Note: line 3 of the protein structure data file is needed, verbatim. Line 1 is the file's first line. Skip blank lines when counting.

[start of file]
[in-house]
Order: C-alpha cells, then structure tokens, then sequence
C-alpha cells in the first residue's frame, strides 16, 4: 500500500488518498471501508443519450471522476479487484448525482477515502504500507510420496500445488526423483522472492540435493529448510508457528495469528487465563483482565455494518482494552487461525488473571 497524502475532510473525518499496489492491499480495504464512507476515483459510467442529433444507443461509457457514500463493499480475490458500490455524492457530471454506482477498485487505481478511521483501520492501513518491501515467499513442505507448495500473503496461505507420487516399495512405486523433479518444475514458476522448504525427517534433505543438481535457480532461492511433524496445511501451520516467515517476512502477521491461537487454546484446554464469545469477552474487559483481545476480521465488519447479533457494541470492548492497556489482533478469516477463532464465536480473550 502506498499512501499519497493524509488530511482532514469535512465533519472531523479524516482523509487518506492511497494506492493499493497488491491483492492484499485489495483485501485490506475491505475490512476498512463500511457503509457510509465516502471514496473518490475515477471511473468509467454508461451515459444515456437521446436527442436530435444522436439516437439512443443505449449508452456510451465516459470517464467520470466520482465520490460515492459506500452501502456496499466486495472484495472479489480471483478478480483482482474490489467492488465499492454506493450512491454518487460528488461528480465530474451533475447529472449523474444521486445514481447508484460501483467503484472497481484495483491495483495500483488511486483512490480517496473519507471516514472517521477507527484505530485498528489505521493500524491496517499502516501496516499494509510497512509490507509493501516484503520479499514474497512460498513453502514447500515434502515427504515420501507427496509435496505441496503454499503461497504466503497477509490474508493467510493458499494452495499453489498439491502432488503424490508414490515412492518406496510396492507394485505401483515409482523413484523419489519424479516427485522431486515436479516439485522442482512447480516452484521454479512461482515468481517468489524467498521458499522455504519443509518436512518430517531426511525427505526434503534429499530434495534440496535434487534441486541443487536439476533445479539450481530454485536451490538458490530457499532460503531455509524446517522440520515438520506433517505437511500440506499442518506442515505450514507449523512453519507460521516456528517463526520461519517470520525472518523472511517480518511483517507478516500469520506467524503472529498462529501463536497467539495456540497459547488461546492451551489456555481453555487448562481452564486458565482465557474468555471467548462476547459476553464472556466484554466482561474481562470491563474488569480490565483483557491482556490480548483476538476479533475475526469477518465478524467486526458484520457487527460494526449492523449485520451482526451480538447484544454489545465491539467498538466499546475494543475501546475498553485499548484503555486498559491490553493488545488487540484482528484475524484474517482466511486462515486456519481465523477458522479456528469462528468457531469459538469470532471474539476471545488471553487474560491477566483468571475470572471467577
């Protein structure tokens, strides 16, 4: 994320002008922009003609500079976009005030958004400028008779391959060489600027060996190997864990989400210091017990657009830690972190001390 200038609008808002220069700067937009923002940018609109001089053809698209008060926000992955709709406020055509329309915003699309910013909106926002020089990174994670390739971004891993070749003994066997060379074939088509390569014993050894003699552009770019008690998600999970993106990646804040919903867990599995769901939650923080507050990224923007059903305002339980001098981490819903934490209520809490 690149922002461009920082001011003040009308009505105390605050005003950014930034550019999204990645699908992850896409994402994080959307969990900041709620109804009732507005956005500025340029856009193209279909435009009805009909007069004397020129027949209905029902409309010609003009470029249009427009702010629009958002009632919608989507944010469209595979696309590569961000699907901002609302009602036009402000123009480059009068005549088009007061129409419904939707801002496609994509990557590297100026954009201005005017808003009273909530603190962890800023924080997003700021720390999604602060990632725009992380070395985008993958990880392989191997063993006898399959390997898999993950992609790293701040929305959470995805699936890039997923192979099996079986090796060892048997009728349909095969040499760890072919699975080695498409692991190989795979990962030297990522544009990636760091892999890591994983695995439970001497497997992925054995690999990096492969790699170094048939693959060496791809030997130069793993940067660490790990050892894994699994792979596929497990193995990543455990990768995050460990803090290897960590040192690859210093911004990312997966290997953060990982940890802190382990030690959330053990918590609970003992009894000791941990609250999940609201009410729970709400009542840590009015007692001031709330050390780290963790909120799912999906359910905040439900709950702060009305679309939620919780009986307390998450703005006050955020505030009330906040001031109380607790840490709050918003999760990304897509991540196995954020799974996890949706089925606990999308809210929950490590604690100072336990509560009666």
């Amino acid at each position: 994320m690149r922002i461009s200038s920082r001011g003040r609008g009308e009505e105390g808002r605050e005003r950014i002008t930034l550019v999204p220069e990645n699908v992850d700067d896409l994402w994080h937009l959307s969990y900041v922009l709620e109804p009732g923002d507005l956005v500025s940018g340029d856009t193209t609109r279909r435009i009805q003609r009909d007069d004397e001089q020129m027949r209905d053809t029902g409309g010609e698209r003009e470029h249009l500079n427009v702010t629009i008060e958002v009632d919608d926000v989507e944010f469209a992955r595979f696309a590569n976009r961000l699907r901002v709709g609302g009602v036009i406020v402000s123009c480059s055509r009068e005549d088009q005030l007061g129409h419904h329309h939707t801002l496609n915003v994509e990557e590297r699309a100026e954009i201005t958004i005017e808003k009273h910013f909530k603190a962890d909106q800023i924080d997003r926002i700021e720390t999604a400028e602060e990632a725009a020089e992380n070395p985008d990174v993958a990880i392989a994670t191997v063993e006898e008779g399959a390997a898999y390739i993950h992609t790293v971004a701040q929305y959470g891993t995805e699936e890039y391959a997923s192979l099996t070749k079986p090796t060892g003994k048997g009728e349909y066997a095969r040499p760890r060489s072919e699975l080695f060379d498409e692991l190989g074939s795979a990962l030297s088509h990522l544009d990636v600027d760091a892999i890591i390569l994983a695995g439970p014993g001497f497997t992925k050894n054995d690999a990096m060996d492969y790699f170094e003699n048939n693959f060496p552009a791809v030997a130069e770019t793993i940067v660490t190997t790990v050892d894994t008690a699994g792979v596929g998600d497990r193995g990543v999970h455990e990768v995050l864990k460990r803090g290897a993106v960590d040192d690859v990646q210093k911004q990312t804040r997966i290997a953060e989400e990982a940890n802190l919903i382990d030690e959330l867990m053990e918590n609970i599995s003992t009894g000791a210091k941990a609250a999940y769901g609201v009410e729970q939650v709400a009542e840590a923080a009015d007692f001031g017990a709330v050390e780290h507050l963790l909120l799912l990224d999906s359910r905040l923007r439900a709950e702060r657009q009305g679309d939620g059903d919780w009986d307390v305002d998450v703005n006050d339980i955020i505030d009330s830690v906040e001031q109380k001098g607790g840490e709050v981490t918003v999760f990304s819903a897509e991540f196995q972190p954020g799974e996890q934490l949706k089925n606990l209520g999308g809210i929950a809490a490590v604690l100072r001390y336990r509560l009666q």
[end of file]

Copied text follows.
C-alpha cells in the first residue's frame, strides 16, 4: 500500500488518498471501508443519450471522476479487484448525482477515502504500507510420496500445488526423483522472492540435493529448510508457528495469528487465563483482565455494518482494552487461525488473571 497524502475532510473525518499496489492491499480495504464512507476515483459510467442529433444507443461509457457514500463493499480475490458500490455524492457530471454506482477498485487505481478511521483501520492501513518491501515467499513442505507448495500473503496461505507420487516399495512405486523433479518444475514458476522448504525427517534433505543438481535457480532461492511433524496445511501451520516467515517476512502477521491461537487454546484446554464469545469477552474487559483481545476480521465488519447479533457494541470492548492497556489482533478469516477463532464465536480473550 502506498499512501499519497493524509488530511482532514469535512465533519472531523479524516482523509487518506492511497494506492493499493497488491491483492492484499485489495483485501485490506475491505475490512476498512463500511457503509457510509465516502471514496473518490475515477471511473468509467454508461451515459444515456437521446436527442436530435444522436439516437439512443443505449449508452456510451465516459470517464467520470466520482465520490460515492459506500452501502456496499466486495472484495472479489480471483478478480483482482474490489467492488465499492454506493450512491454518487460528488461528480465530474451533475447529472449523474444521486445514481447508484460501483467503484472497481484495483491495483495500483488511486483512490480517496473519507471516514472517521477507527484505530485498528489505521493500524491496517499502516501496516499494509510497512509490507509493501516484503520479499514474497512460498513453502514447500515434502515427504515420501507427496509435496505441496503454499503461497504466503497477509490474508493467510493458499494452495499453489498439491502432488503424490508414490515412492518406496510396492507394485505401483515409482523413484523419489519424479516427485522431486515436479516439485522442482512447480516452484521454479512461482515468481517468489524467498521458499522455504519443509518436512518430517531426511525427505526434503534429499530434495534440496535434487534441486541443487536439476533445479539450481530454485536451490538458490530457499532460503531455509524446517522440520515438520506433517505437511500440506499442518506442515505450514507449523512453519507460521516456528517463526520461519517470520525472518523472511517480518511483517507478516500469520506467524503472529498462529501463536497467539495456540497459547488461546492451551489456555481453555487448562481452564486458565482465557474468555471467548462476547459476553464472556466484554466482561474481562470491563474488569480490565483483557491482556490480548483476538476479533475475526469477518465478524467486526458484520457487527460494526449492523449485520451482526451480538447484544454489545465491539467498538466499546475494543475501546475498553485499548484503555486498559491490553493488545488487540484482528484475524484474517482466511486462515486456519481465523477458522479456528469462528468457531469459538469470532471474539476471545488471553487474560491477566483468571475470572471467577